It was at that point that I gave up and have refused to buy hand-dyed fabrics from anyone. What have I done, instead? I joined the Modern Quilt Movement and now have a collection of commercially dyed cottons that I use in abundance to go with commercial prints.
– Delores, still unhappy about all of this, but at least I’ve found a way to continue to enjoy quilting.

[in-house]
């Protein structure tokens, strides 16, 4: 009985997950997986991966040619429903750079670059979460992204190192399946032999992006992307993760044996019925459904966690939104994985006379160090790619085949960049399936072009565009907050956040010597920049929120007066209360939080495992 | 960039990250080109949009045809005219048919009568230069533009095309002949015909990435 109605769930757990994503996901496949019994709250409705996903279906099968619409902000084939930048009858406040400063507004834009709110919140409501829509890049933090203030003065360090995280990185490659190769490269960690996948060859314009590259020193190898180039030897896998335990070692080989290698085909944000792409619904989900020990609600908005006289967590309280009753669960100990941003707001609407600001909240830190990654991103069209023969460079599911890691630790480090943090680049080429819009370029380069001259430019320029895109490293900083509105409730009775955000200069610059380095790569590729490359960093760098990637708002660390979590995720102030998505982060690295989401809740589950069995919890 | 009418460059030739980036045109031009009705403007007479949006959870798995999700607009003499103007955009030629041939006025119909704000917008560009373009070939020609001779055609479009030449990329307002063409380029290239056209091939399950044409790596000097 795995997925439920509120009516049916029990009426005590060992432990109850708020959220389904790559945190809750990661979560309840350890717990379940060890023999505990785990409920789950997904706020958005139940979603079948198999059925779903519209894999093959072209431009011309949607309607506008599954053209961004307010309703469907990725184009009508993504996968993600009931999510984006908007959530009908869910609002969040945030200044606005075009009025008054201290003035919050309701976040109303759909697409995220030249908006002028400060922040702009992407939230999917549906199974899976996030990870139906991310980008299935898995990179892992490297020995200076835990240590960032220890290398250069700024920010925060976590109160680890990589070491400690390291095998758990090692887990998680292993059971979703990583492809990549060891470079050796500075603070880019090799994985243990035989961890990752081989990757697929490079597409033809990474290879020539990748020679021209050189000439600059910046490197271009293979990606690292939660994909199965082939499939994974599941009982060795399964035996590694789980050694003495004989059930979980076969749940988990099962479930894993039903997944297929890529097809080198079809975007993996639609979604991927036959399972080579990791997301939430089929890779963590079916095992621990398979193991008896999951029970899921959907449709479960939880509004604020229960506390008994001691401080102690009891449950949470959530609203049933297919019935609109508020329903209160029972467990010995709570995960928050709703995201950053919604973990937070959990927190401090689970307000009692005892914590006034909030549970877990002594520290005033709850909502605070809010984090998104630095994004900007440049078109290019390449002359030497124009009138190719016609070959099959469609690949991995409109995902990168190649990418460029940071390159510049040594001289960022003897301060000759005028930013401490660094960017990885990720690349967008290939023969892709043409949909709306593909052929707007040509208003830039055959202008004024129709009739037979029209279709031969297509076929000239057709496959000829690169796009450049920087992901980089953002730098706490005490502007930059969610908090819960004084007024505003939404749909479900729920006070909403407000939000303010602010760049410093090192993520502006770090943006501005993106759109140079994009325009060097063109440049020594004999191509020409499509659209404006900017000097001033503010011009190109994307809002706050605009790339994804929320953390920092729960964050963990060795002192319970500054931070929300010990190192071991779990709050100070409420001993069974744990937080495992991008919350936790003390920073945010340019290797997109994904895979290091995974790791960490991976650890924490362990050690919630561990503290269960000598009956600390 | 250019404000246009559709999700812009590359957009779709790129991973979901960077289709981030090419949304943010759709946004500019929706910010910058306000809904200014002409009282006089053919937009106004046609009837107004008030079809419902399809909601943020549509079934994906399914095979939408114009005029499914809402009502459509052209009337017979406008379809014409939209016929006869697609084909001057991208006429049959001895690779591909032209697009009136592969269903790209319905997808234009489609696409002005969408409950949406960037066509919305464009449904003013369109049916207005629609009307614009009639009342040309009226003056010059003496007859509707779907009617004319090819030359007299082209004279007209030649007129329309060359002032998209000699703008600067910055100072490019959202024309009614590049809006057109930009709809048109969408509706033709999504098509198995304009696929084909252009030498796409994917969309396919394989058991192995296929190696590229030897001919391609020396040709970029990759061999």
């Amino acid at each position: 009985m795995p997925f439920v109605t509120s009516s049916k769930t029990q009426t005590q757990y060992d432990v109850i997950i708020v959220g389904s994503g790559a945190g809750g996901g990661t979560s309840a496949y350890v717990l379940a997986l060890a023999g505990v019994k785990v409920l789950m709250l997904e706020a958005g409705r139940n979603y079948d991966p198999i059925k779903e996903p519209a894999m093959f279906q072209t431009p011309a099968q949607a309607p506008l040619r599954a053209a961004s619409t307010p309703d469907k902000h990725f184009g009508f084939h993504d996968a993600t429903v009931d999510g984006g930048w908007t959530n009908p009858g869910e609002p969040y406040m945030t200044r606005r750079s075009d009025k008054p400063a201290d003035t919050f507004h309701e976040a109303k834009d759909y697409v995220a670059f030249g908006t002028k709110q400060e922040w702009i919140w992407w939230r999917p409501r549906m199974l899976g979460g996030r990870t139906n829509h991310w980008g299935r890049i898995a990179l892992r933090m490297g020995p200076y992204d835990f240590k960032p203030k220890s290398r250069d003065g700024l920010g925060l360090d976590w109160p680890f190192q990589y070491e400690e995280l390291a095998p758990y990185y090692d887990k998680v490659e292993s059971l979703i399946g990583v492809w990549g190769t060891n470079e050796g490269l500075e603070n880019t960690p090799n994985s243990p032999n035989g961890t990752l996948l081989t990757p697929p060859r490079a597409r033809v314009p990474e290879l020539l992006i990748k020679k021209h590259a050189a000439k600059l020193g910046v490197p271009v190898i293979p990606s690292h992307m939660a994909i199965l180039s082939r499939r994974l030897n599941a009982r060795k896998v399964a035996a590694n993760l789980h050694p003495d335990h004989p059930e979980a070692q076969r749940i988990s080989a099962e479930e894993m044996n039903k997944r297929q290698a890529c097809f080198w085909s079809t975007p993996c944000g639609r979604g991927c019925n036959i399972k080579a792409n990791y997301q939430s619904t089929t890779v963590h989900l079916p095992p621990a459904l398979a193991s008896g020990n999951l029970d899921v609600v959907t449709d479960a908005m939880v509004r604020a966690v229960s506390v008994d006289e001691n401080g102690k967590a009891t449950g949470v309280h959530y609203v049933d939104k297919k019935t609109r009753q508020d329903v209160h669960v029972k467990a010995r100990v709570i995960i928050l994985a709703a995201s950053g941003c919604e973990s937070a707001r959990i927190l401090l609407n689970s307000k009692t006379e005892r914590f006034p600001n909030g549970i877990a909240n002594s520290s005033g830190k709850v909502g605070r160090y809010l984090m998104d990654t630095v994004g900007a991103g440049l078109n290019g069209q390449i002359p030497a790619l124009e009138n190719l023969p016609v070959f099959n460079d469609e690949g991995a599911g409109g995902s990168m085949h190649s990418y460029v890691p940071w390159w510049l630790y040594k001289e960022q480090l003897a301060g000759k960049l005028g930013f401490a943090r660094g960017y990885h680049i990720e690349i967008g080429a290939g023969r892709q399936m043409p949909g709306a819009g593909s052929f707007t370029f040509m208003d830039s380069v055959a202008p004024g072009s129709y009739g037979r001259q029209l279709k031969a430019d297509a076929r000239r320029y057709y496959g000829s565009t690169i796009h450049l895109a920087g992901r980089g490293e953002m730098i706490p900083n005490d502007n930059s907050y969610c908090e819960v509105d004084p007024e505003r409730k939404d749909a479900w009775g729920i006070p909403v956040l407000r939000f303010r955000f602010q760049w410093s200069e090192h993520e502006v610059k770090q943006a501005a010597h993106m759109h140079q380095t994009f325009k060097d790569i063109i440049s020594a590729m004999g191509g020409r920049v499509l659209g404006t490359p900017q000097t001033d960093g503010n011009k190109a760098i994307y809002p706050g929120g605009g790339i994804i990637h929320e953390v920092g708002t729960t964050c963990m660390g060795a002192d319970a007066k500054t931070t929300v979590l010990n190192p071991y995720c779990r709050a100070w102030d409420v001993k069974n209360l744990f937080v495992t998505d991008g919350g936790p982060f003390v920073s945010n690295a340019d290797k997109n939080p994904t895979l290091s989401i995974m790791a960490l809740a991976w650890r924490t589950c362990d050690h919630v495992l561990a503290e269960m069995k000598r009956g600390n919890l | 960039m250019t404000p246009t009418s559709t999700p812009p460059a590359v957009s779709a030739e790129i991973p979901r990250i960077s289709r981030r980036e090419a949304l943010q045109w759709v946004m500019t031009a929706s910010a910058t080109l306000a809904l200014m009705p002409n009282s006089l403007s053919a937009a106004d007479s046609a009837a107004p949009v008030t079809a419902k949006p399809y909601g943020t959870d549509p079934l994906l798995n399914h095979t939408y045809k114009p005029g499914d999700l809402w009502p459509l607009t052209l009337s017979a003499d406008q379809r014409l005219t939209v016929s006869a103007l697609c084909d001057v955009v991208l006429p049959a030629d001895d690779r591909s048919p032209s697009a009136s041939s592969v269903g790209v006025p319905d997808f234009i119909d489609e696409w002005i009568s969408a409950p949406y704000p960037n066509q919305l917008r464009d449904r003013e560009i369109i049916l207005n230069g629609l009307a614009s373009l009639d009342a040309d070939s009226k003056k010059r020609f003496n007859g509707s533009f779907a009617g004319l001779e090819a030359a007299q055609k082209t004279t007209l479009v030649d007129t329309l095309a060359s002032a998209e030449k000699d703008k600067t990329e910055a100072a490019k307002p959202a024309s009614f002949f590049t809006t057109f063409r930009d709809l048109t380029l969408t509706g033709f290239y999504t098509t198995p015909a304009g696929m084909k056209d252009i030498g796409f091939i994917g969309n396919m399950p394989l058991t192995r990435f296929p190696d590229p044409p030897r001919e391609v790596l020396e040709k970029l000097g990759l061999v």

My standard answer to the ‘will it bleed’ question is that no, it shouldn’t. That said, I’m not perfect, so it’s possible I’ll miss something. And my fabrics take a beating travelling to shows, so I encourage washing them. (I always think they smell different when I get home, probably because I use hand sanitizer in the booth. I need an unscented, fabric-friendly version.) So, what do you think? And look for more replies here in the coming days. Thanks for looking, and thanks to Delores for her answer – Lisa